SCOTTSDALE AZ—Imagine being afraid to move, afraid to eat, or afraid to be close to your partner. An estimated 30 million people in the United States suffer from a central sensitization syndrome (CSS). A condition that stems from dysfunction in the nervous system leading to unrelenting back pain making movement difficult, irritable bowel limiting eating, or bladder pain ending plans. The pain, driven by nerve sensitization (central sensitization pain) does not respond to standard treatments because the problem has shifted from the injury to the nervous system. This shift is often missed.
“Conventional tests don’t show sensitization, so if you don’t know to look for this condition, it can be missed. If you have debilitating pain with mostly normal medical tests, nerve sensitization is a consideration,” explains Dr. Shana Johnson, a board-certified physical medicine and rehabilitation physician.
With sensitization, nerves are more reactive and responsive to stimuli, increasing pain signals to the brain. They are like a tattletale, constantly telling the brain something is wrong. Severe back pain, bladder pain, or digestive issues result. Dr. Johnson, author of the forthcoming book on CSS, Sunbreak, explains that people with CSS feel pain more easily, more intensely, and in more places. For example, a person with CSS might lift a 10-pound box and experience back pain similar to that of a 50-pound box.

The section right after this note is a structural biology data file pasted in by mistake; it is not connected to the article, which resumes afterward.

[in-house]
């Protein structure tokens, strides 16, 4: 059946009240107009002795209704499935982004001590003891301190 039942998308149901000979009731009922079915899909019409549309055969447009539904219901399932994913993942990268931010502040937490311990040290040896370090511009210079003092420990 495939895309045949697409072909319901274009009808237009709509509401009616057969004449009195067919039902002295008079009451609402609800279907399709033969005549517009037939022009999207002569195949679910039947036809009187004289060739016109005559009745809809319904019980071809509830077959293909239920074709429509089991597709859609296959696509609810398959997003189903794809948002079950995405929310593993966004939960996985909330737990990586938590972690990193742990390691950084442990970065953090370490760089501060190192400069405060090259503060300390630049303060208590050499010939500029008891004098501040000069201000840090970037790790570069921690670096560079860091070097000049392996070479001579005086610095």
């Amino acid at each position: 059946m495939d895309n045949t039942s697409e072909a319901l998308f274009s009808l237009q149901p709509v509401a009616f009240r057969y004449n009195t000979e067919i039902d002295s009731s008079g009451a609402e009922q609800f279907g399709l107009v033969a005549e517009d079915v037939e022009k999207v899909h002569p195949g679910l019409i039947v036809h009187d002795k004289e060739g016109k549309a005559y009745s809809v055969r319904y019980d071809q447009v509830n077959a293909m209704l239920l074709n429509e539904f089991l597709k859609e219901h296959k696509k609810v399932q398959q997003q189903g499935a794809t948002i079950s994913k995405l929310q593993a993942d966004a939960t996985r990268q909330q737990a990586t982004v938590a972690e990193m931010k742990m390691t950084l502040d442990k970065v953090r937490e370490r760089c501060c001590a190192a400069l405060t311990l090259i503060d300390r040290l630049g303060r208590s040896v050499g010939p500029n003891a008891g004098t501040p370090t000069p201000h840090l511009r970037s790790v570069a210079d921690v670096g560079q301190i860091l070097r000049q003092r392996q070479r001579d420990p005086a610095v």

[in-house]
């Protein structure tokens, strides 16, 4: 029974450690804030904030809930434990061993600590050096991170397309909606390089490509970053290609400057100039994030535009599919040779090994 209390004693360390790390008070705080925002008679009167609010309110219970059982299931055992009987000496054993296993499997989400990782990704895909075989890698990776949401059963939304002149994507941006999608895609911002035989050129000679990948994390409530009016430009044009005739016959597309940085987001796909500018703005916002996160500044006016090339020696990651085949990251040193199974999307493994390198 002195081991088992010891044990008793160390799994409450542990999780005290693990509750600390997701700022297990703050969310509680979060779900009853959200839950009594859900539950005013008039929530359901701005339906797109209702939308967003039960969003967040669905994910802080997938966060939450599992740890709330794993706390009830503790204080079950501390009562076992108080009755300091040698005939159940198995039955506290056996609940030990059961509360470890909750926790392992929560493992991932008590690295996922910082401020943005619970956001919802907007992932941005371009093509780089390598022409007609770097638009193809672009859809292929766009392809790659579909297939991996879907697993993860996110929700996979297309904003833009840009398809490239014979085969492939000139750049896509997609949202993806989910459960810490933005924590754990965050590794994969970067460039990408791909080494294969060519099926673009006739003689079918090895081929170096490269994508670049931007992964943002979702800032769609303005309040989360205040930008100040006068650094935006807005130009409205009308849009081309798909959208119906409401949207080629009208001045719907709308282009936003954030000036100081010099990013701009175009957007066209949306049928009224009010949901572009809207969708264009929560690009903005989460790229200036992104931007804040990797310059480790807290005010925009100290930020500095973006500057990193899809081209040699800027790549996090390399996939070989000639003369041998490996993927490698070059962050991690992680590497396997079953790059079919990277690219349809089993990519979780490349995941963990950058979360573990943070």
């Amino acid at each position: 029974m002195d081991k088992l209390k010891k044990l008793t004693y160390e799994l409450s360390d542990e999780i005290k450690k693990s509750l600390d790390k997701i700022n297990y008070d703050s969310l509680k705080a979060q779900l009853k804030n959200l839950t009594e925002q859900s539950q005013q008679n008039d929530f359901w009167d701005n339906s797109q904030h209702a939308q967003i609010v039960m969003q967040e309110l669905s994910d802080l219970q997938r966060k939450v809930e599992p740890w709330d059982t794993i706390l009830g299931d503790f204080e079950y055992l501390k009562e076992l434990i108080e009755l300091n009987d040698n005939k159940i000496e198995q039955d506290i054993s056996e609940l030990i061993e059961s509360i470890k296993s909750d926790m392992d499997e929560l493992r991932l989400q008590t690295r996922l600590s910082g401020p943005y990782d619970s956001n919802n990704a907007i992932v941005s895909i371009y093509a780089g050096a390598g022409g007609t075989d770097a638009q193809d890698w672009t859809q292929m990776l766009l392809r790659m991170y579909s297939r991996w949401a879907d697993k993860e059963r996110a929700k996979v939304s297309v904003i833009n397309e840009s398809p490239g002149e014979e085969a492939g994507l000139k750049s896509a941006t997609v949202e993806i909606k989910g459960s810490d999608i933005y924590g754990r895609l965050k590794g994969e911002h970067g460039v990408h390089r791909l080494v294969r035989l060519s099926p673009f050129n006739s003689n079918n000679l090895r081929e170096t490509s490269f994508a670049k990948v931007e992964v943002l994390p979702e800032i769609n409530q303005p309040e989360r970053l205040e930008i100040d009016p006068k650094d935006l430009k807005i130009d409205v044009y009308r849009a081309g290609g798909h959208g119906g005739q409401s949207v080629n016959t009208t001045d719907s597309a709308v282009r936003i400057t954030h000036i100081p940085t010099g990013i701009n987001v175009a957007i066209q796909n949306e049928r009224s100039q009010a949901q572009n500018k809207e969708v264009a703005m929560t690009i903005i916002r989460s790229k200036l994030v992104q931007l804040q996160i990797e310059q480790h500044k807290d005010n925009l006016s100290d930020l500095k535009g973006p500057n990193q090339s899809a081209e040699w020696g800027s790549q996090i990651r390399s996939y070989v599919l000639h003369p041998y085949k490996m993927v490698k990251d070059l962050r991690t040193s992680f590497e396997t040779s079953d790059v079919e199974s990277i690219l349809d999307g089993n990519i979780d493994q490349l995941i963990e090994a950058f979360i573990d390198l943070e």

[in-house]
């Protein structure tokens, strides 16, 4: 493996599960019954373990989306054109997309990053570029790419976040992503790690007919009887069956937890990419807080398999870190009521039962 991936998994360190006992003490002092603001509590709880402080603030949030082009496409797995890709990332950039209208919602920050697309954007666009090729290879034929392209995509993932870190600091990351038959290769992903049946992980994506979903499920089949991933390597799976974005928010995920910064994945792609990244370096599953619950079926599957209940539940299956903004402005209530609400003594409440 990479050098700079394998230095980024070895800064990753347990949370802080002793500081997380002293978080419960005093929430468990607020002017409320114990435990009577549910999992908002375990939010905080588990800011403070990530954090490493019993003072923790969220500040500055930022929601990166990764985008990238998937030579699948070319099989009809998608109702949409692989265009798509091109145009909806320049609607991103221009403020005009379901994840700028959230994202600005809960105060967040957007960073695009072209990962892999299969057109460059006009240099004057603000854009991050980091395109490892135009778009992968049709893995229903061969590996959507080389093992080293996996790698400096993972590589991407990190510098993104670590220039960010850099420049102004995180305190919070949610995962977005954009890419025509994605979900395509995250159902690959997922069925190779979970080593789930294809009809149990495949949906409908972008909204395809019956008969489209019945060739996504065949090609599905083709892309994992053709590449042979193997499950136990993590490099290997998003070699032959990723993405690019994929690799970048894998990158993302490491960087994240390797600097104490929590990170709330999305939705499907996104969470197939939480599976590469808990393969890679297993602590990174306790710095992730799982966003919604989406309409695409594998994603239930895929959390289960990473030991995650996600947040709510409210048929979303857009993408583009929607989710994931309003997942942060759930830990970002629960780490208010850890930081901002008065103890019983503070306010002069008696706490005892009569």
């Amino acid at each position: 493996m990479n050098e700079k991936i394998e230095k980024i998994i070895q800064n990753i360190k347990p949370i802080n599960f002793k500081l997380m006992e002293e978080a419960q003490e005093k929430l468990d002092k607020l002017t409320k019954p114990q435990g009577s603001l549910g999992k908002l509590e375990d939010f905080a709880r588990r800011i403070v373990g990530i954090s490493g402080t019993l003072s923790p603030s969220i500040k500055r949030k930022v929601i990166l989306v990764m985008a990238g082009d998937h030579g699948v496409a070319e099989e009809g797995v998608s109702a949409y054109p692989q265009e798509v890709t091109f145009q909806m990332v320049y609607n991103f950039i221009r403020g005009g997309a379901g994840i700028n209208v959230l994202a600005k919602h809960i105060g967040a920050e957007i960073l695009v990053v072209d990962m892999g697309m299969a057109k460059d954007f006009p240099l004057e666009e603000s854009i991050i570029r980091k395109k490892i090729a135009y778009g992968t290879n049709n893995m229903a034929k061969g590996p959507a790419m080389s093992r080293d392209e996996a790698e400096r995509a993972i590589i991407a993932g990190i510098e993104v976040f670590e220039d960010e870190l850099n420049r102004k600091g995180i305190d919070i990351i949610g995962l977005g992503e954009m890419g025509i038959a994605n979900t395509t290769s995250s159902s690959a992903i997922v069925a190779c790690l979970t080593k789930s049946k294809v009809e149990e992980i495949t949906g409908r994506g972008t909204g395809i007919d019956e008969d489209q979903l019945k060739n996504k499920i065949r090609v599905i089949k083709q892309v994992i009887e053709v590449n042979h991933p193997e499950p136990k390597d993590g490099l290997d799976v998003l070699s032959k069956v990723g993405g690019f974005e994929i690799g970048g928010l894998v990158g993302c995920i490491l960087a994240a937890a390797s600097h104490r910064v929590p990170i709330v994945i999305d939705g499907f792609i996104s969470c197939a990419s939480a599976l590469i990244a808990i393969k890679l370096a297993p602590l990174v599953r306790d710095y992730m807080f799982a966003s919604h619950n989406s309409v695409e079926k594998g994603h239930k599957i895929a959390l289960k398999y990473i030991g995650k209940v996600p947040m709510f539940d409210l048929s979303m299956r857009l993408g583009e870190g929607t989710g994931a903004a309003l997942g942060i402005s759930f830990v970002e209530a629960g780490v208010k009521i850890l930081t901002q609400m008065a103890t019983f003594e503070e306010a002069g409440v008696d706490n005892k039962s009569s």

Common conditions, uncommon source
According to researcher Muhammad B. Yunus, CSS is likely the most common reason that patients visit an outpatient clinic. He estimates that more than 30 million adults in the U.S. suffer from one or more sensitization syndromes.
Common CSS include chronic neck, back, and stomach pain, fibromyalgia, irritable bowel syndrome (IBS), migraines, and chronic bladder pain. In addition to the pain, symptoms can include fatigue, brain fog, disrupted sleep, and sensitivity to light, sound, and smells.
“The problem with nerve sensitization being missed is that it can lead to long-lasting disability,” explains Dr. Johnson, adding that there are treatment options, but it starts with the right diagnosis.
If you have CSS, talk with a provider with experience treating nerve sensitization.